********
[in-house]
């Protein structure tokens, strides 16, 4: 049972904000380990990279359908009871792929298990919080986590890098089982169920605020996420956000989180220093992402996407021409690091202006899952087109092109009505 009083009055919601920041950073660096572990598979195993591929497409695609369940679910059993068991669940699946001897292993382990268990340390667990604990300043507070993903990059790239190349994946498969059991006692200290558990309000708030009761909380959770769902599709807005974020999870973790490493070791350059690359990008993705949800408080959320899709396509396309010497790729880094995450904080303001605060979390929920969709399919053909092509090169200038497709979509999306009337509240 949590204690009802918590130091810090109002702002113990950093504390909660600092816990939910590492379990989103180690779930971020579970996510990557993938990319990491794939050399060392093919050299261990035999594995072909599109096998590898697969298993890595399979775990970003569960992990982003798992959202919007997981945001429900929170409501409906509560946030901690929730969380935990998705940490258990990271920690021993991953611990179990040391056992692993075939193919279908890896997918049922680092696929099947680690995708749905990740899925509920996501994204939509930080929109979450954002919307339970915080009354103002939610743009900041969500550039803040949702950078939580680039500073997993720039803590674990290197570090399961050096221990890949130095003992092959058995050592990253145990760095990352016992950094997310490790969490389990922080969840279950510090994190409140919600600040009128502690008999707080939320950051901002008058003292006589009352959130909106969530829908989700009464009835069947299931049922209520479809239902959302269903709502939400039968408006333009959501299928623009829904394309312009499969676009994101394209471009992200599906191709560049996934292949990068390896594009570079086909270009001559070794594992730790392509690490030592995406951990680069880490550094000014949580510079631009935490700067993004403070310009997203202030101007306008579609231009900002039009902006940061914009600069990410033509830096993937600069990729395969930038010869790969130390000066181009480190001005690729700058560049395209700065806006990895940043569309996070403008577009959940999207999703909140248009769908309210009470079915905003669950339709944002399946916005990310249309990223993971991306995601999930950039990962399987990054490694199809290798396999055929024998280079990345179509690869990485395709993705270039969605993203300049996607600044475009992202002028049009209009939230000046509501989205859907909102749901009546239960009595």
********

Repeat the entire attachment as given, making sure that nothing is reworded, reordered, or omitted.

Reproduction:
[in-house]
């Protein structure tokens, strides 16, 4: 049972904000380990990279359908009871792929298990919080986590890098089982169920605020996420956000989180220093992402996407021409690091202006899952087109092109009505 009083009055919601920041950073660096572990598979195993591929497409695609369940679910059993068991669940699946001897292993382990268990340390667990604990300043507070993903990059790239190349994946498969059991006692200290558990309000708030009761909380959770769902599709807005974020999870973790490493070791350059690359990008993705949800408080959320899709396509396309010497790729880094995450904080303001605060979390929920969709399919053909092509090169200038497709979509999306009337509240 949590204690009802918590130091810090109002702002113990950093504390909660600092816990939910590492379990989103180690779930971020579970996510990557993938990319990491794939050399060392093919050299261990035999594995072909599109096998590898697969298993890595399979775990970003569960992990982003798992959202919007997981945001429900929170409501409906509560946030901690929730969380935990998705940490258990990271920690021993991953611990179990040391056992692993075939193919279908890896997918049922680092696929099947680690995708749905990740899925509920996501994204939509930080929109979450954002919307339970915080009354103002939610743009900041969500550039803040949702950078939580680039500073997993720039803590674990290197570090399961050096221990890949130095003992092959058995050592990253145990760095990352016992950094997310490790969490389990922080969840279950510090994190409140919600600040009128502690008999707080939320950051901002008058003292006589009352959130909106969530829908989700009464009835069947299931049922209520479809239902959302269903709502939400039968408006333009959501299928623009829904394309312009499969676009994101394209471009992200599906191709560049996934292949990068390896594009570079086909270009001559070794594992730790392509690490030592995406951990680069880490550094000014949580510079631009935490700067993004403070310009997203202030101007306008579609231009900002039009902006940061914009600069990410033509830096993937600069990729395969930038010869790969130390000066181009480190001005690729700058560049395209700065806006990895940043569309996070403008577009959940999207999703909140248009769908309210009470079915905003669950339709944002399946916005990310249309990223993971991306995601999930950039990962399987990054490694199809290798396999055929024998280079990345179509690869990485395709993705270039969605993203300049996607600044475009992202002028049009209009939230000046509501989205859907909102749901009546239960009595």